Year in Review

The observed summer upwelling season of 2013 began on April 8, according to both COAS and NOAA, which is typical. While the observed cumulative upwelling was average, the season ended 20 days earlier than average in early September 2013.

While the CFS forecasted winds captured the onset of the upwelling season with the spring transition, the upwelling season was too long and the winds were too strong without many relaxations. The fall transition was forecasted to be much later than reality, and the end of the upwelling season was not well captured by the forecast. The January forecast was close to the observed cumulative upwelling value for August. Both of the forecasts appear to have had more upwelling over the summer than was observed.

Short wave radiation, which is the solar energy that warms the ocean sea surface temperature and drives photosynthesis of phytoplankton in the system, was unrealistically high in CFS, and this created some biases in JSCOPE. In 2009, the short-wave radiation was biased about 100 W/m2 in the modeled region. In 2013, the short-wave radiation was biased by about 50 W/m2 in the modeled region. The interannual variability in the bias in CFS has not been characterized in our region. As a result, in J-SCOPE, the oxygen concentration evolved to be lower than observed and the chlorophyll remained at high concentrations and deep for too long. Chlorophyll concentrations were too low at the surface because the elevated light levels caused the bloom to reside too deep in the water column.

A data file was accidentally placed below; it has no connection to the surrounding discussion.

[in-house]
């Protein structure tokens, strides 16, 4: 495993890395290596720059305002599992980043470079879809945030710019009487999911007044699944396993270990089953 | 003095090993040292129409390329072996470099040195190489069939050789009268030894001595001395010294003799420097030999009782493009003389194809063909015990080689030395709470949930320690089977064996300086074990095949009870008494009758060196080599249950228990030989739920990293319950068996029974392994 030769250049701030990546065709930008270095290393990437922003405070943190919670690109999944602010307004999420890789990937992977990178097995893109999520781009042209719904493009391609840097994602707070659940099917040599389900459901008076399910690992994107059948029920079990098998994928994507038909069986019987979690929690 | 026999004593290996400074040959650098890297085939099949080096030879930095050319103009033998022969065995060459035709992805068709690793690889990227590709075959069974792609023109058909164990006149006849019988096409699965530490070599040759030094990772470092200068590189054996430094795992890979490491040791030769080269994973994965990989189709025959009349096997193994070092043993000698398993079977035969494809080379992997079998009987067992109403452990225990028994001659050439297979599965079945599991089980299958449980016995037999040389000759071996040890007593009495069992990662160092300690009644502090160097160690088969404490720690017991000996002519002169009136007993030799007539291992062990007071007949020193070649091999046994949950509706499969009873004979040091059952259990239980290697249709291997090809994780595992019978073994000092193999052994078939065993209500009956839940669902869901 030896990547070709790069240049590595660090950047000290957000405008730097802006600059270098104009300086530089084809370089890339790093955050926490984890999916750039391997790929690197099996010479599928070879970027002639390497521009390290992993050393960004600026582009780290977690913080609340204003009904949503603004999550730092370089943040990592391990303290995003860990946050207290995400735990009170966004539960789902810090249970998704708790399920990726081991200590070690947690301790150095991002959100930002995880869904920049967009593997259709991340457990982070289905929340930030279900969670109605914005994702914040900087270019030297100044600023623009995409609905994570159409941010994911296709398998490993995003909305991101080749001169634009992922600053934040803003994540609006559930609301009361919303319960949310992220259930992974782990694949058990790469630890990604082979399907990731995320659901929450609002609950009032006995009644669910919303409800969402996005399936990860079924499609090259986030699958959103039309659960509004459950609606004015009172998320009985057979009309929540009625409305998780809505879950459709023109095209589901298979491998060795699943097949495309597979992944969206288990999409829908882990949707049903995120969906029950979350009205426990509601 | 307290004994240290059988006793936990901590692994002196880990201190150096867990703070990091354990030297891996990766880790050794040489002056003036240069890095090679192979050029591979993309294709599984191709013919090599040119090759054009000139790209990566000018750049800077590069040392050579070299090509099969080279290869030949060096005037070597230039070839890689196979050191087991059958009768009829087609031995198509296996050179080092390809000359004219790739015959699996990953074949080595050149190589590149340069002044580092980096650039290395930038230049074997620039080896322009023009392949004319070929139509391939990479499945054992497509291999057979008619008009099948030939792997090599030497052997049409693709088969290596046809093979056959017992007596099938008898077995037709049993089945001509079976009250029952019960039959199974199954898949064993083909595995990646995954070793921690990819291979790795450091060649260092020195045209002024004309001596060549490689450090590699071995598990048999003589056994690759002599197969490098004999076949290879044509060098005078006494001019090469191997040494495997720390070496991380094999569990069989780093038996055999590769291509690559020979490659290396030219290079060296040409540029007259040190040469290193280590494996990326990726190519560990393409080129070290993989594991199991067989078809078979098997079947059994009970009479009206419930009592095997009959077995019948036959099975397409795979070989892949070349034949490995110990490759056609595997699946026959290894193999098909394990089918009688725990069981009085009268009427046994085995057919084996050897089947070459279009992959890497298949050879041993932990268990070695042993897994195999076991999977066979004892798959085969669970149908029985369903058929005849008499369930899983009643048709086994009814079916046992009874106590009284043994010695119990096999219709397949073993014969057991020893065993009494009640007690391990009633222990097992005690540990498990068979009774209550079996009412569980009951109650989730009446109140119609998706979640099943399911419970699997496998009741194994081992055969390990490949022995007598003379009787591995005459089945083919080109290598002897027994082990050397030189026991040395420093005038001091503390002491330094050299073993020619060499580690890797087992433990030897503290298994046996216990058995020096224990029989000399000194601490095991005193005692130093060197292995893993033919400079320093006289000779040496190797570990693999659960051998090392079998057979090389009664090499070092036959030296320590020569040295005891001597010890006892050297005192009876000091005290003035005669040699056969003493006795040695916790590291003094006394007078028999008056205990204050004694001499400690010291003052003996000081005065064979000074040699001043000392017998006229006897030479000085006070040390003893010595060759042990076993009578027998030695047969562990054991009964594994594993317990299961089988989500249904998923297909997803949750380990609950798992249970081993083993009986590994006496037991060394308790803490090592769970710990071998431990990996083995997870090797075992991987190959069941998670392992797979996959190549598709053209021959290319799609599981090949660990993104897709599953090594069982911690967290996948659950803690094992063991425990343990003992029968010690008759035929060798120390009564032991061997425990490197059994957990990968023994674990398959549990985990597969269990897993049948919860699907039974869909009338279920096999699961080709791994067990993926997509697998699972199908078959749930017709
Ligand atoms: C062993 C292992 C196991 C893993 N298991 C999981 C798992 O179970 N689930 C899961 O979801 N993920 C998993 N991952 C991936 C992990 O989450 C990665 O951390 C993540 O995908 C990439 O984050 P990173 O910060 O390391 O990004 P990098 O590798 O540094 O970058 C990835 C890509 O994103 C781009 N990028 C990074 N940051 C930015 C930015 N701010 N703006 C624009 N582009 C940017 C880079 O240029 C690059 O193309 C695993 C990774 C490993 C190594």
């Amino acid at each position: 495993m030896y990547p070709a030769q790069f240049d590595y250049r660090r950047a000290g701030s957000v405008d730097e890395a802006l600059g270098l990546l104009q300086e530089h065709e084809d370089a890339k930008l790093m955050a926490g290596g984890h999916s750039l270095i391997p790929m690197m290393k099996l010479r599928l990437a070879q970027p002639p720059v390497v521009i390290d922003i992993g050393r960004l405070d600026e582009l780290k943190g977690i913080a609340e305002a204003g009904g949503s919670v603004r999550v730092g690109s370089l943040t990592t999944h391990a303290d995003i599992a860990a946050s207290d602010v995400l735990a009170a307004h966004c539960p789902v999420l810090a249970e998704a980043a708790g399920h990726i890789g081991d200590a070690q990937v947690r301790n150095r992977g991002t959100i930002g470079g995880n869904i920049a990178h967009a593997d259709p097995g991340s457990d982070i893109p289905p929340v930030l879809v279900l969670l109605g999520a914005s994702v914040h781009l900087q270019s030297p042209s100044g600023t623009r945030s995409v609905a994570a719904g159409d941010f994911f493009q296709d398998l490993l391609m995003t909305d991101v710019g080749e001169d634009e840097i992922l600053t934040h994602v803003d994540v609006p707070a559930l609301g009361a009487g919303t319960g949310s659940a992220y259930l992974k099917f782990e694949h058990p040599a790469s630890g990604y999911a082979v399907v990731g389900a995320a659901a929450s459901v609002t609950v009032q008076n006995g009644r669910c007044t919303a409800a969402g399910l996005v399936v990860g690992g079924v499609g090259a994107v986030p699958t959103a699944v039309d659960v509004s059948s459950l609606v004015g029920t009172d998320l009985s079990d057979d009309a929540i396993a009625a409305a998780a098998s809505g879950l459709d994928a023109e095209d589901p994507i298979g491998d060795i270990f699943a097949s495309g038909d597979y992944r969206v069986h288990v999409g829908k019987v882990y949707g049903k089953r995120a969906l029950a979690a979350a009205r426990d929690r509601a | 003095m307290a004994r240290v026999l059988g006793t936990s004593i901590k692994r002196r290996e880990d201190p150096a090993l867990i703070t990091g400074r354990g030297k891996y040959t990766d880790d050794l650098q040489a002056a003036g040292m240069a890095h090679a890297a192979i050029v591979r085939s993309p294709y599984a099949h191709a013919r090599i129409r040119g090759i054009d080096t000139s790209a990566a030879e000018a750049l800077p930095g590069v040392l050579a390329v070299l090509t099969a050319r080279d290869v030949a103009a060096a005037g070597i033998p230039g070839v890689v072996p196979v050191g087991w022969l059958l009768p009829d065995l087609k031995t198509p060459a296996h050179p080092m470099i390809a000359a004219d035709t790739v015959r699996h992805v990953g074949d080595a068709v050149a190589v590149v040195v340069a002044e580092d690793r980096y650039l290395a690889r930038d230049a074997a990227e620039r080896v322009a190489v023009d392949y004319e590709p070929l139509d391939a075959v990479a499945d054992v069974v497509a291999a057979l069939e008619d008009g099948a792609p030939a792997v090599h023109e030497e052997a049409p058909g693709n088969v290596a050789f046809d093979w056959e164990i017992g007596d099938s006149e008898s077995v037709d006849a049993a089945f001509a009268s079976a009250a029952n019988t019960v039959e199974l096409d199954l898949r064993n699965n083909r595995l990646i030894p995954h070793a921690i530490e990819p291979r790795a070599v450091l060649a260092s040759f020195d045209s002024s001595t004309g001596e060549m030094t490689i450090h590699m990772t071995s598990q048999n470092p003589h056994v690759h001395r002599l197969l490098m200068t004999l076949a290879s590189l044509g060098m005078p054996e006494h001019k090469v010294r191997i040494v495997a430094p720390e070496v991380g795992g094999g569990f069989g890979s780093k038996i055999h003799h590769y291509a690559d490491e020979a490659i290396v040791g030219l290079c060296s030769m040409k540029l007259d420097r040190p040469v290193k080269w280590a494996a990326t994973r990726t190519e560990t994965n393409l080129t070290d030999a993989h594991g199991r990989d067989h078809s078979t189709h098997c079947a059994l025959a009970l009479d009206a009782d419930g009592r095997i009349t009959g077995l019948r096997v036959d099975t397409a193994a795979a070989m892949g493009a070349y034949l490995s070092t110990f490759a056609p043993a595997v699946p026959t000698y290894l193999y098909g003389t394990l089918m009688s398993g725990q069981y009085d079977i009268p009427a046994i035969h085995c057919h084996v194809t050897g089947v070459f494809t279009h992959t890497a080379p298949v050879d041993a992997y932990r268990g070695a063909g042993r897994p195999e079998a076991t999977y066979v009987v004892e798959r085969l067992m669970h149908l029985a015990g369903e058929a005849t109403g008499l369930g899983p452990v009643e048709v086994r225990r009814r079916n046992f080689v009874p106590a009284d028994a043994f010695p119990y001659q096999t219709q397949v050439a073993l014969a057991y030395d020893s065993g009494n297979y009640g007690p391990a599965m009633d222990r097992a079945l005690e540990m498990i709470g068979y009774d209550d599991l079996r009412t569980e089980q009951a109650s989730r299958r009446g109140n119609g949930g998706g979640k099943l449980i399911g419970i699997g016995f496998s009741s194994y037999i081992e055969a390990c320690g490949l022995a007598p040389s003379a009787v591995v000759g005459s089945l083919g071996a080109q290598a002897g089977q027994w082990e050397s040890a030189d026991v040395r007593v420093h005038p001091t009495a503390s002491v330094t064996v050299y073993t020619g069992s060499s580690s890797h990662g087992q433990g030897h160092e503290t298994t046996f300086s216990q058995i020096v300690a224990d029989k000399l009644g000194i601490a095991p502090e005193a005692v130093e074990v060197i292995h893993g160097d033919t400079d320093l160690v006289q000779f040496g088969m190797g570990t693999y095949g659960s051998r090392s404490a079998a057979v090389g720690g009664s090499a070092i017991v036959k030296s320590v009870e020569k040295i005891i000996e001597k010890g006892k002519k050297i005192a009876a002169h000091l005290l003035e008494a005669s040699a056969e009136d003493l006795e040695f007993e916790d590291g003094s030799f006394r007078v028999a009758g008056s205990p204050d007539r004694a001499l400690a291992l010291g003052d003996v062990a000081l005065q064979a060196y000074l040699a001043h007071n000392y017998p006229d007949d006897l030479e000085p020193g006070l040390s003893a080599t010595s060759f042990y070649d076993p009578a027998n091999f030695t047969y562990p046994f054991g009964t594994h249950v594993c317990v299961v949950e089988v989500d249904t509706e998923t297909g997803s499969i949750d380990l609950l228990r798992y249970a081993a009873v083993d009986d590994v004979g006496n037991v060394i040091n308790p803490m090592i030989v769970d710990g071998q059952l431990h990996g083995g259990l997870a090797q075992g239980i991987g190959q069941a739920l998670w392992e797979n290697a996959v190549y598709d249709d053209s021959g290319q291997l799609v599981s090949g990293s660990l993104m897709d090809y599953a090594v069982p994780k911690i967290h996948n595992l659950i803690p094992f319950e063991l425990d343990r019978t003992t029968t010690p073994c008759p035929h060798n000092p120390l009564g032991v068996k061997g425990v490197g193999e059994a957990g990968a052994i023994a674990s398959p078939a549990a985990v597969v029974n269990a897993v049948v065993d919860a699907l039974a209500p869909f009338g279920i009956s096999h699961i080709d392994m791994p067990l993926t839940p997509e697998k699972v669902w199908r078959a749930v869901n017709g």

The last month or so of the summer upwelling season was biased by the winds in the J-SCOPE forecast. While the observations remained hypoxic (oxygen < 2 mg/L), J-SCOPE predicted even stronger oxygen depletion (anoxia, near 0 mg/L) due to extremely high forecasted upwelling-favorable winds and the bias from short-wave radiation. The SSTs were biased high in the J-SCOPE forecast as a result of the elevated short-wave radiation inherited from CFS.

The results from 2013 indicate that the forecast has about 2-4 months of skill from spring conditions through the summer months. Future work needs to focus on how this timescale varies from year to year, as well as on improving the forecast by adjusting for the short wave radiation bias. Finally, forecasts will now focus on small ensembles, to better understand uncertainty in model predictions.